Ocean Science Summary: Subsidizing Global Fisheries

Global fisheries receive billions of dollars in subsidies each year. Although some of this money, such as that to improve fisheries management, can promote sustainable fishing practices, other funding can lead to overfishing in the world's oceans. Capacity-enhancing subsidies, for example for fuel or boat construction, reduce costs for fishers, enabling them to increase their capacity and catch more fish. The unintended consequence of this kind of assistance is that encouraging fishers to bring in larger catches contributes to unsustainable fishing practices over the long-term.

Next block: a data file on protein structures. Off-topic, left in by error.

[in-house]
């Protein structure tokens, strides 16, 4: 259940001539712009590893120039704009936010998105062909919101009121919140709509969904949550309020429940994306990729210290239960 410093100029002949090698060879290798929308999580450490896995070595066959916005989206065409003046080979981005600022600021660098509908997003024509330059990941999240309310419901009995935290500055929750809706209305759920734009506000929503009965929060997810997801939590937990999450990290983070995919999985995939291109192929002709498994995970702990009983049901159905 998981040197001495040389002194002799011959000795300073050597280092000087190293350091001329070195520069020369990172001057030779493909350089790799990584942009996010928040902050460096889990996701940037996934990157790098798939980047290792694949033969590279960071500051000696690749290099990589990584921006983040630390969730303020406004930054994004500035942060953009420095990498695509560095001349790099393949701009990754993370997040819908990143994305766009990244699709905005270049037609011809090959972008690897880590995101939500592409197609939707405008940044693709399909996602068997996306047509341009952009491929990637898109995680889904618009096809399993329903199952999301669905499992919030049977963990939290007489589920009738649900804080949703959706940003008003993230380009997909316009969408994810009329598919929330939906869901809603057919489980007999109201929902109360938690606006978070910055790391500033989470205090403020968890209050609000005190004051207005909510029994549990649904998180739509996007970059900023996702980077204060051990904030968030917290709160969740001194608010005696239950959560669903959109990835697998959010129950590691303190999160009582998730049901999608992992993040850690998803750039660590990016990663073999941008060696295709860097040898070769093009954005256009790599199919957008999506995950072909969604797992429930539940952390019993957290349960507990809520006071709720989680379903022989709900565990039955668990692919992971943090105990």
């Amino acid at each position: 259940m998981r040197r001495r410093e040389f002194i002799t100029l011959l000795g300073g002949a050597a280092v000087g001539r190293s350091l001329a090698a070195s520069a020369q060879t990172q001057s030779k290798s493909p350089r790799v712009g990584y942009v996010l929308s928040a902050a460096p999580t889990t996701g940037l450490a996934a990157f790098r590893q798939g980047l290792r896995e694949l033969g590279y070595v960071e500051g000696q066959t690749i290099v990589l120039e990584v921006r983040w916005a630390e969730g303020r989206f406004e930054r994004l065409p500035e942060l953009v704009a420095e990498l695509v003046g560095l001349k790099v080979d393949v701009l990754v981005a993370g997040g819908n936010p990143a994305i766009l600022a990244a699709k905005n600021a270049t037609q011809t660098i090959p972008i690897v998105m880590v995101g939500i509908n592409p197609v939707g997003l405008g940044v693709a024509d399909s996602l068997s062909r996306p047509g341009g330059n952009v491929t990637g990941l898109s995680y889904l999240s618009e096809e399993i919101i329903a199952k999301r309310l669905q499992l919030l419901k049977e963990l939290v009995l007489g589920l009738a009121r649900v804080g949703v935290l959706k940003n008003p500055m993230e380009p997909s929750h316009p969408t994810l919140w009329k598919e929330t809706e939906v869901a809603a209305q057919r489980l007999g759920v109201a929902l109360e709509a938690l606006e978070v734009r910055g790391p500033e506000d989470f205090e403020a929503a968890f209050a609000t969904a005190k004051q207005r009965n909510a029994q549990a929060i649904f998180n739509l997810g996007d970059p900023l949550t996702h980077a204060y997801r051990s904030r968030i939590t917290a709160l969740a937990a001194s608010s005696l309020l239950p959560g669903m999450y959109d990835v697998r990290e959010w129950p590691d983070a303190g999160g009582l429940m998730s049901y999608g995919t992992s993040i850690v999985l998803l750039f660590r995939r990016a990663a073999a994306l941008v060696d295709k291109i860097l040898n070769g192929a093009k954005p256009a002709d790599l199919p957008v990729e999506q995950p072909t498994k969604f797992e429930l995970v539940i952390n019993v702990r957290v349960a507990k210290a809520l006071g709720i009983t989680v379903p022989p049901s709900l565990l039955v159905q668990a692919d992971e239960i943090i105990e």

Rashid Sumaila of the University of British Columbia and his co-authors improved upon previous estimates of global subsidies using updated data and methodology and calculated global amounts and types of fisheries subsidies for 2003. They found global subsidies totaled roughly $27 billion, 60 percent of which went toward unsustainable capacity-enhancing subsidies. Instead of continuing to invest billions of dollars into activities that aggravate overfishing, the authors suggest directing those funds toward fishery conservation and improved management. This Pew Ocean Science Series report is a summary of the scientists' findings.